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Stockholm Marathon


June, or late May, every year is when the eyes of the marathon world focus on Sweden. The Stockholm Marathon is very popular with runners and spectators and the course provides an opportunity to see the city centre twice, as there are two laps.

Runners start the race close to where it ends, making the collecting of bags and the transport options more simple, and begin by starting the first clockwise lap around the city centre by heading east. After a turn to go south the runners meet up with the water views that will feature in many parts of the race. The course heads west before the runners cross Vasterbron bridge. The course then heads north and east to complete the first lap. The second lap is longer than the first, with runners heading more to the east to visit Gardet and Djurgarden. After completing the second lap the marathon ends at the Olympic Stadium.

The Olympic Stadium hosted the 1912 Olympic Games, making Stockholm a city with a century of marathon tradition. South Africans Ken McArthur and Christian Gitsham won gold and silver in that race.

Something different compared to many other races is that the Stockholm Marathon has a start time around lunch, not early in the morning. The expected temperature range is 10 degrees Celsius to 20 degrees Celsius. There are a variety of drink stations around the course, many provide water and energy drinks while others just have water. Energy foods, fruit and other helpful items are also available.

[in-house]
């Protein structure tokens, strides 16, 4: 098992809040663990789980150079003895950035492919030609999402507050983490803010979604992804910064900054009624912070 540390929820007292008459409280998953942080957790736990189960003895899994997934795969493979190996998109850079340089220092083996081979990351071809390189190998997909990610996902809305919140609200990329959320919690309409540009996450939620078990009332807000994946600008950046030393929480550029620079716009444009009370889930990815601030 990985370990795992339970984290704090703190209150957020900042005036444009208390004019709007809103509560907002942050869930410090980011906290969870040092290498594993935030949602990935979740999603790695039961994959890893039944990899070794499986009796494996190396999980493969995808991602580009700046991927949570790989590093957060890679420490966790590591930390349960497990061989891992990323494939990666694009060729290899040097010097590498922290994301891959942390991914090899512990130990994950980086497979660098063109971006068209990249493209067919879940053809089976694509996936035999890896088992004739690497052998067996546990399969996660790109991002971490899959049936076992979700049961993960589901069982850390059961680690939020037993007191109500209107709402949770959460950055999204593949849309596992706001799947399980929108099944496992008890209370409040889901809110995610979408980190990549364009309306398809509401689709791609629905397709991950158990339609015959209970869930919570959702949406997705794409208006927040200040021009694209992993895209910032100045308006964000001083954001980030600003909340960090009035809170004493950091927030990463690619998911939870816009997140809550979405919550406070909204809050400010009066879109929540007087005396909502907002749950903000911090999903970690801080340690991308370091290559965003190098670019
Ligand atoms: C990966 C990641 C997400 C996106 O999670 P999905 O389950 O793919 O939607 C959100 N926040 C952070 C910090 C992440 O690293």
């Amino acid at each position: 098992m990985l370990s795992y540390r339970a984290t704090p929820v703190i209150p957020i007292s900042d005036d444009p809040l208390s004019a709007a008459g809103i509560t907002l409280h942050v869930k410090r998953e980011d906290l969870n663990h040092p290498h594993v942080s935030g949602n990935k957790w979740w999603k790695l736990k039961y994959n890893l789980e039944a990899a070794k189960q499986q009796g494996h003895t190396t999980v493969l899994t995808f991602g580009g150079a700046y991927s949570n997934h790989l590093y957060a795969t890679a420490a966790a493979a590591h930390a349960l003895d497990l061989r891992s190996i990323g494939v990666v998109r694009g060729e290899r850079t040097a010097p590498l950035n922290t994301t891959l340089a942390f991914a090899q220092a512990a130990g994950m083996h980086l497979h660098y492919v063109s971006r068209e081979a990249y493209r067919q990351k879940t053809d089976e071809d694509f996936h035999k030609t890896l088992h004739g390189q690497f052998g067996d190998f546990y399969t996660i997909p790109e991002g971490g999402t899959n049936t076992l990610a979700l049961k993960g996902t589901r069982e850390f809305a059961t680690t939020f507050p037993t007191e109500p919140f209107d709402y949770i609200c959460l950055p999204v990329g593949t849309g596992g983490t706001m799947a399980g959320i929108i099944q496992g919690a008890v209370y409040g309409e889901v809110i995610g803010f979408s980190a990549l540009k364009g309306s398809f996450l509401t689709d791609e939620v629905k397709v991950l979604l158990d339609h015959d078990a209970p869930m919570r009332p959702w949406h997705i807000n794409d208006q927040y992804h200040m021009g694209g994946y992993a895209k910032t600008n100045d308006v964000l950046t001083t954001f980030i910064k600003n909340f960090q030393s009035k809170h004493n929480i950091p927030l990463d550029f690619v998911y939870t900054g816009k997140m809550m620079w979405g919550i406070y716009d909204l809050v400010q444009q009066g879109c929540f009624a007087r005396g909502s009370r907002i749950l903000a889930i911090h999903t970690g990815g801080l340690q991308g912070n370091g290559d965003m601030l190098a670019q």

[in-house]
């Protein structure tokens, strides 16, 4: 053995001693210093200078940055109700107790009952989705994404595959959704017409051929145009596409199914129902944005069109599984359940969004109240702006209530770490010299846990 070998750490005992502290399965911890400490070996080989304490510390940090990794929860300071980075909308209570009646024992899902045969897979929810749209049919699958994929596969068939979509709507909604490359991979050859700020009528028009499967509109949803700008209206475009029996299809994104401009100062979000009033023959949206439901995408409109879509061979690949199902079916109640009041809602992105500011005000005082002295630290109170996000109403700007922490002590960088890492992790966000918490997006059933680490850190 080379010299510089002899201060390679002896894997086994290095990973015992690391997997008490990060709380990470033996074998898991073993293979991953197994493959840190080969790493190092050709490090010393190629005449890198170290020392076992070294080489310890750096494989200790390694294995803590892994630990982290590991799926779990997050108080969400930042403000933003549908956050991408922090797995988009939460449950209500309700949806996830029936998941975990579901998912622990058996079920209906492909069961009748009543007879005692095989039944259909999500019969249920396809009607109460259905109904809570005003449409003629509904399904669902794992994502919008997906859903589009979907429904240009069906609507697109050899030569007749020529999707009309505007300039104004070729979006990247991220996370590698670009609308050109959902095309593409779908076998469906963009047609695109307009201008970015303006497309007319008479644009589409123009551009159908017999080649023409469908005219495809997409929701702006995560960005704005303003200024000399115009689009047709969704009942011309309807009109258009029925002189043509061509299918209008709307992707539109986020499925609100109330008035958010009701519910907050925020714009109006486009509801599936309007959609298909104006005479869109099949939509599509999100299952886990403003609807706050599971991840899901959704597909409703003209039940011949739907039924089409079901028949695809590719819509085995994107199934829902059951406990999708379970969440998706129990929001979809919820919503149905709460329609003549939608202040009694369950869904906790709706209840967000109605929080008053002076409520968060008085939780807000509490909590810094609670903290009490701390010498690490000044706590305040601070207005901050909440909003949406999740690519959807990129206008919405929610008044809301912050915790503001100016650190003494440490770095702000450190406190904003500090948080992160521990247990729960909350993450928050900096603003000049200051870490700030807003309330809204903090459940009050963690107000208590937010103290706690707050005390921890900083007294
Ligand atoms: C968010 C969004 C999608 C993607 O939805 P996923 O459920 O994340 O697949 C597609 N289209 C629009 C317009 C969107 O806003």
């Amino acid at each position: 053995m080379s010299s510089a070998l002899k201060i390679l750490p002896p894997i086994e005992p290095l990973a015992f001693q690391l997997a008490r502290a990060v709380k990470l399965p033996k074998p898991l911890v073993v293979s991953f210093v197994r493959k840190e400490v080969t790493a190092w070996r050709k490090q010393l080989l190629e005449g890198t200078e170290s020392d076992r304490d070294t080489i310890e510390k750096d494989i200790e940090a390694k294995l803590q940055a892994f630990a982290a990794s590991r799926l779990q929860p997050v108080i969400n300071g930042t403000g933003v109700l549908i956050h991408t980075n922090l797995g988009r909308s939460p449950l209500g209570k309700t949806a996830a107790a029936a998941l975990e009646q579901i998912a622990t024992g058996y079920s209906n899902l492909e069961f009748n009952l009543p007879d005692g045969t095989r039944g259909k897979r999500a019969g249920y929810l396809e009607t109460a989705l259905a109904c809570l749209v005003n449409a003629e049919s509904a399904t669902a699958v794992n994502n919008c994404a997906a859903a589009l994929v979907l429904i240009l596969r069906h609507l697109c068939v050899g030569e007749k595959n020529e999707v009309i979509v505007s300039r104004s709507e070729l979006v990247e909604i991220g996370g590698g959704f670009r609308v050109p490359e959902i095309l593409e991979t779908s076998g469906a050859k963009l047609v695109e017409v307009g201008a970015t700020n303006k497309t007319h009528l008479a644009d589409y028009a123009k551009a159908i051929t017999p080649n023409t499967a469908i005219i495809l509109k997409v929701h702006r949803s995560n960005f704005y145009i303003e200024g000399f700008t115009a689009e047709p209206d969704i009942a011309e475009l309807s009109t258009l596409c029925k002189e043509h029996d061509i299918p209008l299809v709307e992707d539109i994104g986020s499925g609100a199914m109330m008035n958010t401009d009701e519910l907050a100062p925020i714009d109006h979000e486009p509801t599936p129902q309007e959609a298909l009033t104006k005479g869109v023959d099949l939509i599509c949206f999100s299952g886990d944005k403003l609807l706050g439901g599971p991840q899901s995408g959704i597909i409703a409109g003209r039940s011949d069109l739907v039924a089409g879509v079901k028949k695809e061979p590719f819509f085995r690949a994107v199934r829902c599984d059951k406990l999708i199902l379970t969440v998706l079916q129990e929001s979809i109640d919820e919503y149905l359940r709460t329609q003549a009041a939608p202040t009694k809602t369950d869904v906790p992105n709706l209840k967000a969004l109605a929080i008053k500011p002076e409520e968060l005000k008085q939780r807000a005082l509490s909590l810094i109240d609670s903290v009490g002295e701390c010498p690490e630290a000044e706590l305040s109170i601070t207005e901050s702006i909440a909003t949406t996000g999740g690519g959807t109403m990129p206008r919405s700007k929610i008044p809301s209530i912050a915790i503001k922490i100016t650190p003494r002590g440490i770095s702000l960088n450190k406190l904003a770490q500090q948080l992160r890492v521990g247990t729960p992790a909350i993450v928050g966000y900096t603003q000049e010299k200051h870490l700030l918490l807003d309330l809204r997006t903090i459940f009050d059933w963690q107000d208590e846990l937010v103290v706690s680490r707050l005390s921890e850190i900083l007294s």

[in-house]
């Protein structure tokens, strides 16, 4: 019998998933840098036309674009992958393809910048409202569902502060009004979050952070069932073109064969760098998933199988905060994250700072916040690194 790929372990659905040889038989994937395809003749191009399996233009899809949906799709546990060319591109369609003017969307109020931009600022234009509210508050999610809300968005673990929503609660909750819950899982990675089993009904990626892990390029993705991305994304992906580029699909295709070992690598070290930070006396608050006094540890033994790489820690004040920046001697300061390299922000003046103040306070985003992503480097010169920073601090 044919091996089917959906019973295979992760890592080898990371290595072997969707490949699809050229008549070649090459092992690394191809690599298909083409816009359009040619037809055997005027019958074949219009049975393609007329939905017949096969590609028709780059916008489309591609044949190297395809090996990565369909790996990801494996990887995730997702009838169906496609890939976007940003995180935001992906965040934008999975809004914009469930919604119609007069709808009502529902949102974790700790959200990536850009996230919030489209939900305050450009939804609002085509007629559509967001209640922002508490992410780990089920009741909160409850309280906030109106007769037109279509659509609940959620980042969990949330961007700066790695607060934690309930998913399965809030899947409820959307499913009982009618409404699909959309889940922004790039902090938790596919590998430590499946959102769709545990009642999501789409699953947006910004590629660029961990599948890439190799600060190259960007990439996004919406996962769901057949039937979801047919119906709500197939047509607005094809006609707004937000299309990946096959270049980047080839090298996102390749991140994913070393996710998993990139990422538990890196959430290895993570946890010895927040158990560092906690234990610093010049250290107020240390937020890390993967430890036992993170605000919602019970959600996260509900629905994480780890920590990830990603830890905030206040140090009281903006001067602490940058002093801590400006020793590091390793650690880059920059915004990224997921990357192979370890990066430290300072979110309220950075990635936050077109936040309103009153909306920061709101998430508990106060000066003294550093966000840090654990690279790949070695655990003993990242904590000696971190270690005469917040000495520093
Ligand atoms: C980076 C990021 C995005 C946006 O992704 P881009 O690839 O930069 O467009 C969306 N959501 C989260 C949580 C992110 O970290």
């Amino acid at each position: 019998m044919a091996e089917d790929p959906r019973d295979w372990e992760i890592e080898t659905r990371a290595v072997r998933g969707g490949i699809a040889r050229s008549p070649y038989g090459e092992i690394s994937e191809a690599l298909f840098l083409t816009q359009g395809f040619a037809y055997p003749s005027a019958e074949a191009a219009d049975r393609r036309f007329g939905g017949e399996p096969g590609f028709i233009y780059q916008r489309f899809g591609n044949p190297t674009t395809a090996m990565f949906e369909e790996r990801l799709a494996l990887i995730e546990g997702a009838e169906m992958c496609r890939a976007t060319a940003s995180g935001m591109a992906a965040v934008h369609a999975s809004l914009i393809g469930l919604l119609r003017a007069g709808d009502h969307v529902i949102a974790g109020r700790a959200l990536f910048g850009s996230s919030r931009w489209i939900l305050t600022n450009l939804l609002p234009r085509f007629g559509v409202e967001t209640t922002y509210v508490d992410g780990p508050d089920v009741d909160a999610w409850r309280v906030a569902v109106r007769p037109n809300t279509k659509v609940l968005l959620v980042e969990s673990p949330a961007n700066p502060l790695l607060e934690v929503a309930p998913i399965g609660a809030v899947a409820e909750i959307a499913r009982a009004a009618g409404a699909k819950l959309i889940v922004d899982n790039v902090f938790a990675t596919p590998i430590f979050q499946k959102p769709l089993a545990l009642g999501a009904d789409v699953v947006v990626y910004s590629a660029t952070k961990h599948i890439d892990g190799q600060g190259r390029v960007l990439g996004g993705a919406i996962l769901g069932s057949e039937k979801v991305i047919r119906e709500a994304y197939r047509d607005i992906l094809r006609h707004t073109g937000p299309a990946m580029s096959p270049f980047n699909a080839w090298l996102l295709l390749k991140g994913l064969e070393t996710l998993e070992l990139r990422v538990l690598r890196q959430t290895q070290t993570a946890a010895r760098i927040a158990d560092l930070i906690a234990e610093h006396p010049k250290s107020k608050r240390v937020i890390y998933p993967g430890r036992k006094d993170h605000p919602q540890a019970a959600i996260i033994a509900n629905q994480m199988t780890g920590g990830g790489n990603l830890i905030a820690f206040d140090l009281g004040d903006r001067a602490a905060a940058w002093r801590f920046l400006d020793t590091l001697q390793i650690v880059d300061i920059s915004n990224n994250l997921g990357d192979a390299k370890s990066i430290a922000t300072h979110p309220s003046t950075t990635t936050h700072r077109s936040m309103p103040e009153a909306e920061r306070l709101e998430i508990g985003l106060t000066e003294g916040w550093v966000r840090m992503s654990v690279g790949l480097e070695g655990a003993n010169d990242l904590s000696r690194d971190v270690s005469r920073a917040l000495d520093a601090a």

There are some uphill segments for runners to be aware of, the two toughest times are on the approach and crossing the Vasterbron bridge. Leaving the bridge is also tough with a steep descent to contend with. Heading to the finish, from around the 38km mark, means going uphill for most of the final part of the course.

Hugh Jones of the United Kingdom set the record for the course in 1983 and it still stands today. His quick time was 2 hours, 11 minutes and 37 seconds. Others to have won the race include Kjell-Erik Stahl, Simon Robert Naali, Alfred Shemweta and Kasirayi Sita. The women's course record was set by Norway's Grete Waitz in 1988 with a time of 2 hours,28 minutes and 24 seconds. Some of the Swedish women that won this event include Isabellah Andersson, Midde Hamrin and Evy Palm.

International visitors will fly into Stockholm-Arlanda Airport. Around Stockholm, the public transport to use is the T-Bana metro system and the other trains, light rail, trams and buses the city has.


 
 
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